Drone that hit Zawahiri likely flew from Kyrgyzstan; DG ISPR denies ‘use of Pakistani soil’

According to sources, a US drone that killed Ayman Al Zawahri, the leader of Al Qaeda, on July 31 in Kabul, Afghanistan, may have taken off from an airbase in Kyrgyzstan. According to the Pakistani newspaper Dawn, the attack was launched from Ganci Airbase, a US transit facility located in the northern Kyrgyz city of Manas.

In Kyrgyzstan, close to the Bishkek international airport, there used to be a US military base called Ganci, according to Dawn’s citation of the US Department of Defense. In June 2014, the US Air Force, which had been running it, turned it over to the Kyrgyz military. The US administration, however, made no comments regarding the precise location or route of the drone’s takeoff or flight.

There is “no question” that Pakistani turf was used for launching the drone that killed al-Qaeda leader Ayman Al-Zawahiri, according to Major General Babar Iftikhar, the director general of Inter-Services Public Relations, who made the statement on Friday.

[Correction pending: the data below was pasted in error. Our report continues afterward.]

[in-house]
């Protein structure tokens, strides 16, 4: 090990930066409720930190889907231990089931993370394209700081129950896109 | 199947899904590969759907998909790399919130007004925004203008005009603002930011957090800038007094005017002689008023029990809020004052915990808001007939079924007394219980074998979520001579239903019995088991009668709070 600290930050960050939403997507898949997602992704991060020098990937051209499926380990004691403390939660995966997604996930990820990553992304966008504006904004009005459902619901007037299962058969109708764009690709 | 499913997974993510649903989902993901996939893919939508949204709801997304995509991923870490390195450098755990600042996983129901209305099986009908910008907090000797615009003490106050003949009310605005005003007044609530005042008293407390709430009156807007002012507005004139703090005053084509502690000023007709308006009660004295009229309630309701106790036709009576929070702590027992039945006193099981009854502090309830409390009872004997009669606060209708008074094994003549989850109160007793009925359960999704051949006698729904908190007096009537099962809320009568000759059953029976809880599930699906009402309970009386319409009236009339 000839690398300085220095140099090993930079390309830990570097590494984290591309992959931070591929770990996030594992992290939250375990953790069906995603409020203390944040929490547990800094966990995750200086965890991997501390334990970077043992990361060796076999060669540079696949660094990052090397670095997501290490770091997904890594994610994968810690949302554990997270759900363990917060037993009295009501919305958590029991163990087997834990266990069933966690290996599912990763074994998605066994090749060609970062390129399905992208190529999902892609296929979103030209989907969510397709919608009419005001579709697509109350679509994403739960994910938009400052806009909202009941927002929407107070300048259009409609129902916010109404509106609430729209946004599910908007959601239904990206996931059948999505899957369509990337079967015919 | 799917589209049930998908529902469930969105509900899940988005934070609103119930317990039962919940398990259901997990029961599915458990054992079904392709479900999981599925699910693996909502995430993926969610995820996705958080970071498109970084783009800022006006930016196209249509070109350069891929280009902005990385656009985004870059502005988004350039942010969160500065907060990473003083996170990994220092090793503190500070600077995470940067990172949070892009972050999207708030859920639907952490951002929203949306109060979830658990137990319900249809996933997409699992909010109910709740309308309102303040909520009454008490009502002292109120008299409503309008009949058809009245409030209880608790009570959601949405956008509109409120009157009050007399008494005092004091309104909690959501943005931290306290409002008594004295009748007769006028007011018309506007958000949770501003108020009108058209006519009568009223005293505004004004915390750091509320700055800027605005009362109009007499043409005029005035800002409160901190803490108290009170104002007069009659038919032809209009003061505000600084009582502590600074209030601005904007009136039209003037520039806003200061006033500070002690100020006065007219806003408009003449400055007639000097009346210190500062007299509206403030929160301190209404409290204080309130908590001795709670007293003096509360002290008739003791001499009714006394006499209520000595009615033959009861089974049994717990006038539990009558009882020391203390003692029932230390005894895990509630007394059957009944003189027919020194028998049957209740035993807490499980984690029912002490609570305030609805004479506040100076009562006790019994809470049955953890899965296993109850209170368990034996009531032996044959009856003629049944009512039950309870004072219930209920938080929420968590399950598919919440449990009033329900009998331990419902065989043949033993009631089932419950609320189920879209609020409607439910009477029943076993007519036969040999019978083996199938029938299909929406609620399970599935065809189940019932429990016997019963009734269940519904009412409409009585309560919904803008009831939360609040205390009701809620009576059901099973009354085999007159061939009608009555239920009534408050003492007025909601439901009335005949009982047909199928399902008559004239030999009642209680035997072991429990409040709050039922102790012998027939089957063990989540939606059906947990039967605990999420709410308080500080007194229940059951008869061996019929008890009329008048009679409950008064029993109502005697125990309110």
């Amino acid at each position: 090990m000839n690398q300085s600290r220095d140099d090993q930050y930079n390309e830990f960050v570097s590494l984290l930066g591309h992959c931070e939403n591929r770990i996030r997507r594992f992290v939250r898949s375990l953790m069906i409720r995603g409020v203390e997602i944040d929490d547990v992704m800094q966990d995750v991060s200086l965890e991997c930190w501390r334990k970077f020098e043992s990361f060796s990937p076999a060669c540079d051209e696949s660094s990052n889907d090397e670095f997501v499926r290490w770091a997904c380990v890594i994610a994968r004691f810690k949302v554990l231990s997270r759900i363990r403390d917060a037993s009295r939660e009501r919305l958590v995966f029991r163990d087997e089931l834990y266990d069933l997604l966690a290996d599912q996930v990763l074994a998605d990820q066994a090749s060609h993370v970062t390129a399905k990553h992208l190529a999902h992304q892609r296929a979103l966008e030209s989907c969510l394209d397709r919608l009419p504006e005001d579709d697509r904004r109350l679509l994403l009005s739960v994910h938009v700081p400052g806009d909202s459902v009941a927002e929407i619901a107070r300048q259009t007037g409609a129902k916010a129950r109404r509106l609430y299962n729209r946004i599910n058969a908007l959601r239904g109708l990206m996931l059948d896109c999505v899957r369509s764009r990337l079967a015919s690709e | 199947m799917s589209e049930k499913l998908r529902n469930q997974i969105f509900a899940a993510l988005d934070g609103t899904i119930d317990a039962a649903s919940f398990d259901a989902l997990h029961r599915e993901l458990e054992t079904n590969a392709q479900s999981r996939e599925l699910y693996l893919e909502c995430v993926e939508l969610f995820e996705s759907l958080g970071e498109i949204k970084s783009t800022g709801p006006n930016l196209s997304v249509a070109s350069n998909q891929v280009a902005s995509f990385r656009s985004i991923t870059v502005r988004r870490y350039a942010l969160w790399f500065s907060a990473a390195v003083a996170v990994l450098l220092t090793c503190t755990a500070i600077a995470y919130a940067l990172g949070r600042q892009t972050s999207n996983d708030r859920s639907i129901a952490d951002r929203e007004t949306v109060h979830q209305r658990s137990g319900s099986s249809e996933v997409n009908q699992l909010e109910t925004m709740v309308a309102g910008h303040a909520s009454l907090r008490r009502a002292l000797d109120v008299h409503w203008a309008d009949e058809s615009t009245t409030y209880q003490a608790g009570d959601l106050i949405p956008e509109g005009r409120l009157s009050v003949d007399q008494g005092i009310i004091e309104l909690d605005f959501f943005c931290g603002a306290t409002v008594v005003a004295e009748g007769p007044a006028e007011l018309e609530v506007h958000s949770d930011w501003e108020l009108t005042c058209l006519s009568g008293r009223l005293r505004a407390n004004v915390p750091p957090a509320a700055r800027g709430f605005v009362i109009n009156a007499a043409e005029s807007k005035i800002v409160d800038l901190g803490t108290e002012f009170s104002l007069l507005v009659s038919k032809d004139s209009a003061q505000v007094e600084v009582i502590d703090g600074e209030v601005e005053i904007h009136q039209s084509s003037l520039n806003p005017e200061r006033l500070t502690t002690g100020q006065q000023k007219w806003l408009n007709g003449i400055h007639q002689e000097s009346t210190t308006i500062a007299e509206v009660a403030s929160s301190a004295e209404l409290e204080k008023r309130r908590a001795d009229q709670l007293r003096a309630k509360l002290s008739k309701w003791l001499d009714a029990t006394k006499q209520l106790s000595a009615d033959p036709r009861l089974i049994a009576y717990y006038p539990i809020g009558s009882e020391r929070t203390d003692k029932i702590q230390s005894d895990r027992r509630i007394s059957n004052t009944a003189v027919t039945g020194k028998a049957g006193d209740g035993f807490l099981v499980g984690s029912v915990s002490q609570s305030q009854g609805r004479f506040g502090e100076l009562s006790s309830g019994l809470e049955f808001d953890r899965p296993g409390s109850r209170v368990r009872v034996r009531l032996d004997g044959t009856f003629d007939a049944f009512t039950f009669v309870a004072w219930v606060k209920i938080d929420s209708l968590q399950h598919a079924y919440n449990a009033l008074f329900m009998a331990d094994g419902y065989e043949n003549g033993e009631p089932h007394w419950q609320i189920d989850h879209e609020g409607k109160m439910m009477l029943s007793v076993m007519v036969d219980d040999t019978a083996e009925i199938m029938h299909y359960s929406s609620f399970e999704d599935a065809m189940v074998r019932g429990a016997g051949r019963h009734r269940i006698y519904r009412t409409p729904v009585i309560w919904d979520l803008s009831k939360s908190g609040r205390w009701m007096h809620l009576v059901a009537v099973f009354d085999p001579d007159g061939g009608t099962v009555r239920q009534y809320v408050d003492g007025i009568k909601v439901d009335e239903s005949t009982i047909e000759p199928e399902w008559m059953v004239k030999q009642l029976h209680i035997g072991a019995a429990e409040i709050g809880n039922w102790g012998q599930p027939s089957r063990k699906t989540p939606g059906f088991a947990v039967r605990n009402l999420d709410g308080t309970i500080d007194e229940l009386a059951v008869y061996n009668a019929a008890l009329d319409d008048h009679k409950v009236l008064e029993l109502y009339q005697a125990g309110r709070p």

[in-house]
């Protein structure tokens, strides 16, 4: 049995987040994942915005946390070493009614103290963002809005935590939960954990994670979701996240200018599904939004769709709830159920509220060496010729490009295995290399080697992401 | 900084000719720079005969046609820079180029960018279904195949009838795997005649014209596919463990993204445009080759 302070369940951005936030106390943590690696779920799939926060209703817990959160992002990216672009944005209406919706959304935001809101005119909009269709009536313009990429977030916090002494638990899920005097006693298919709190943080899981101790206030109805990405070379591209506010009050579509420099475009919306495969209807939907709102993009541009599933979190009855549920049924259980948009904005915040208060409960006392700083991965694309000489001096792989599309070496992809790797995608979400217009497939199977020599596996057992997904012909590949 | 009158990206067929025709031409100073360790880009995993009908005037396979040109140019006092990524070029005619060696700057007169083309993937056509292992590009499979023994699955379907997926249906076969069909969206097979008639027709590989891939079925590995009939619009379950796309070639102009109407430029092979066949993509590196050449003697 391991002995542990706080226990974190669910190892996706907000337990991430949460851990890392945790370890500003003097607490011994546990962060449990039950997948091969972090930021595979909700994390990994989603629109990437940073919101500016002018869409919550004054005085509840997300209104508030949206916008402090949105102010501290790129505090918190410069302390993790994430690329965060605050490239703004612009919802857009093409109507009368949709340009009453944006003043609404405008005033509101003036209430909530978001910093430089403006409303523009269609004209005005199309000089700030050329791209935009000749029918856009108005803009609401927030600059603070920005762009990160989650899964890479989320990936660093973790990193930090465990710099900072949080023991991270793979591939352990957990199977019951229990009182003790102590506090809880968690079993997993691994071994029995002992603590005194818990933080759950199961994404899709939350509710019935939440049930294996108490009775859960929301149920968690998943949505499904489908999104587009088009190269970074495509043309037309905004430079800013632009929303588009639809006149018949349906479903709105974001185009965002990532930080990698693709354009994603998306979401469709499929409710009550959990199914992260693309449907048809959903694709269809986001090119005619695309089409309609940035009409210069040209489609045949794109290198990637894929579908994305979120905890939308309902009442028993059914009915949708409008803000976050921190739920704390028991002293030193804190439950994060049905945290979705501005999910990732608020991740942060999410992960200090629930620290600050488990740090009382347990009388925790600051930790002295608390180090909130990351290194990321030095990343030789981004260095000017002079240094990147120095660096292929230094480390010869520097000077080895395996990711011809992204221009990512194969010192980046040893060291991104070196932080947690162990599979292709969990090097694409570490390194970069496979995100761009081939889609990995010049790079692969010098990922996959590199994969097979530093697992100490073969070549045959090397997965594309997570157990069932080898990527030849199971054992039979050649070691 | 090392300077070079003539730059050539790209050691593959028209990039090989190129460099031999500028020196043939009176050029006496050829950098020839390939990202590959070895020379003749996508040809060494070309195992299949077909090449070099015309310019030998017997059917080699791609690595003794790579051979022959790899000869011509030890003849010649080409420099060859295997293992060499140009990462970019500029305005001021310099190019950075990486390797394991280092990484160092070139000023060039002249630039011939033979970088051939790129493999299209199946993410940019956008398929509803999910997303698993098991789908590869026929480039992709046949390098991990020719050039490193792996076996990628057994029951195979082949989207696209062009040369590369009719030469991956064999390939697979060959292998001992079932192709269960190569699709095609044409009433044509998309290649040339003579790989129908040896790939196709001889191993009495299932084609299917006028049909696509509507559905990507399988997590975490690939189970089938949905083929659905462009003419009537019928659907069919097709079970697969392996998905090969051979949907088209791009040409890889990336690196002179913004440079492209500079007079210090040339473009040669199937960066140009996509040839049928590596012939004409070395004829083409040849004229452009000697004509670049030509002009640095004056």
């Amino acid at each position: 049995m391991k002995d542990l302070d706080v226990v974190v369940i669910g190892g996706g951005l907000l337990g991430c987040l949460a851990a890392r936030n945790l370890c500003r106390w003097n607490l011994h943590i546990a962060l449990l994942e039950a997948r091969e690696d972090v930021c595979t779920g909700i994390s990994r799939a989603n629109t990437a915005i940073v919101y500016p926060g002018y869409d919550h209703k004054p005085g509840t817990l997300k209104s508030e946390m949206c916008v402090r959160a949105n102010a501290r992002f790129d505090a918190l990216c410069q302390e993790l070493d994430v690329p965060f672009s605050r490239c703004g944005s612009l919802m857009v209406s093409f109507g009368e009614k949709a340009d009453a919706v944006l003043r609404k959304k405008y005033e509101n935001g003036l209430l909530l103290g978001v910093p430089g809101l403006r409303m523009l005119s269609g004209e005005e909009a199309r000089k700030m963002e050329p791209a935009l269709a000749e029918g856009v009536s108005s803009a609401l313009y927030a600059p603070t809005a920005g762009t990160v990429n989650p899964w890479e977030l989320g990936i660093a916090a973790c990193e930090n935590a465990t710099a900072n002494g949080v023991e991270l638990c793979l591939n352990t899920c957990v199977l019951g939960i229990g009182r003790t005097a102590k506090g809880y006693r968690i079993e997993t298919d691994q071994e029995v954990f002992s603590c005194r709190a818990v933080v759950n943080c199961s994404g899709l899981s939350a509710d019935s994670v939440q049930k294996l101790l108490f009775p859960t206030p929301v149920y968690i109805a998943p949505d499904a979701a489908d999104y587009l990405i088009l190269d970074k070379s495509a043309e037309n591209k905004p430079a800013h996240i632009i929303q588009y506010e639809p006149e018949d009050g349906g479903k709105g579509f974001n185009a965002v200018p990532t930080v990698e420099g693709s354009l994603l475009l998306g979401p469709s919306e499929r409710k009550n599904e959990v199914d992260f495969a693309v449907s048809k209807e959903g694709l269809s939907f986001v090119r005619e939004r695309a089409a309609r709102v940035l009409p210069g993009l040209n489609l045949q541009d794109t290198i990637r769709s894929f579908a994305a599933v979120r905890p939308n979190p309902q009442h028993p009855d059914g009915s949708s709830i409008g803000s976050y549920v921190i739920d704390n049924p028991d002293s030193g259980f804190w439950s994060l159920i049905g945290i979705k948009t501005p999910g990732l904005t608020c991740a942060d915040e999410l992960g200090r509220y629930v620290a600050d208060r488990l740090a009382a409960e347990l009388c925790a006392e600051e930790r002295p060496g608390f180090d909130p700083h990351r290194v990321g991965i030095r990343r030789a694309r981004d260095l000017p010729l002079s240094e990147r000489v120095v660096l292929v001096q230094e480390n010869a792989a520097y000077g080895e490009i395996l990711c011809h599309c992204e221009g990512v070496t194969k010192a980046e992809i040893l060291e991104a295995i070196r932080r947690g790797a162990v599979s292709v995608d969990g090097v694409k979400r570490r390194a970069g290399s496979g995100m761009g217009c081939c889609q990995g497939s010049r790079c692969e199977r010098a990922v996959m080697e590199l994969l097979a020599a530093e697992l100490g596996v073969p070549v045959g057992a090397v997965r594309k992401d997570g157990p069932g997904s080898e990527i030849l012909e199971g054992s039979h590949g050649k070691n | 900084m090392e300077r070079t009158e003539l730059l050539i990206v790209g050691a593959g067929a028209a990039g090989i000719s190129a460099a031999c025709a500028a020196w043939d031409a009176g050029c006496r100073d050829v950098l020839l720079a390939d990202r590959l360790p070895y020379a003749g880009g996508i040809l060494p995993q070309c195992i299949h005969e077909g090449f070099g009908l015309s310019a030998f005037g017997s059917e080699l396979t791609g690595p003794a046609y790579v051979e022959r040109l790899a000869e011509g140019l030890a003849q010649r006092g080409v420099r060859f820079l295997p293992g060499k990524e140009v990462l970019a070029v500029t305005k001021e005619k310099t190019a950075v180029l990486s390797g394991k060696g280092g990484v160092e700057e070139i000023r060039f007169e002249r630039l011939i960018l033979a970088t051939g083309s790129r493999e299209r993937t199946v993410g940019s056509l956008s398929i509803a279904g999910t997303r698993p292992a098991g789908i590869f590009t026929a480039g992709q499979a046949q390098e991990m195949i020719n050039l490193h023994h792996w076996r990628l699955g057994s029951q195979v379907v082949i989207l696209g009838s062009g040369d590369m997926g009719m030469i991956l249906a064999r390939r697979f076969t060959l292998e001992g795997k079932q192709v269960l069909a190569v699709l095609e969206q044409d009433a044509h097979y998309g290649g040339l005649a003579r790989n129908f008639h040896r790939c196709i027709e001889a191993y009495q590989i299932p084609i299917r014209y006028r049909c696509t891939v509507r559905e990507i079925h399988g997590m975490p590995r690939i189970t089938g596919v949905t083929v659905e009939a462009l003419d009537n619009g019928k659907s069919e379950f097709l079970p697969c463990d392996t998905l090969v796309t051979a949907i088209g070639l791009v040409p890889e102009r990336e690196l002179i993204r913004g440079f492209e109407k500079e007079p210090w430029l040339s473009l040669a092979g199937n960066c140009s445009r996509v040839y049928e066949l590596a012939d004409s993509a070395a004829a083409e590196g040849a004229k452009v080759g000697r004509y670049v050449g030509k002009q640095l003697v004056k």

Zawahiri was one of the world’s most wanted terrorists and a mastermind of the September 11, 2001 attacks in the US. He was killed in a US drone attack in Kabul, the capital of Afghanistan. Zawahiri, an Egyptian surgeon, played a significant role in the planning of 9/11 and served as Osama Bin Laden’s personal doctor. The attack was carried out by an Air Force drone under the direction of the Central Intelligence Agency (CIA).

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According to an official, Zawahiri was the solitary victim of the strike and none of his family members was hurt. The Taliban, meanwhile, acknowledged Zawahiri’s demise and denounced the weekend drone attack the US carried out in Kabul.

(with inputs from agencies)

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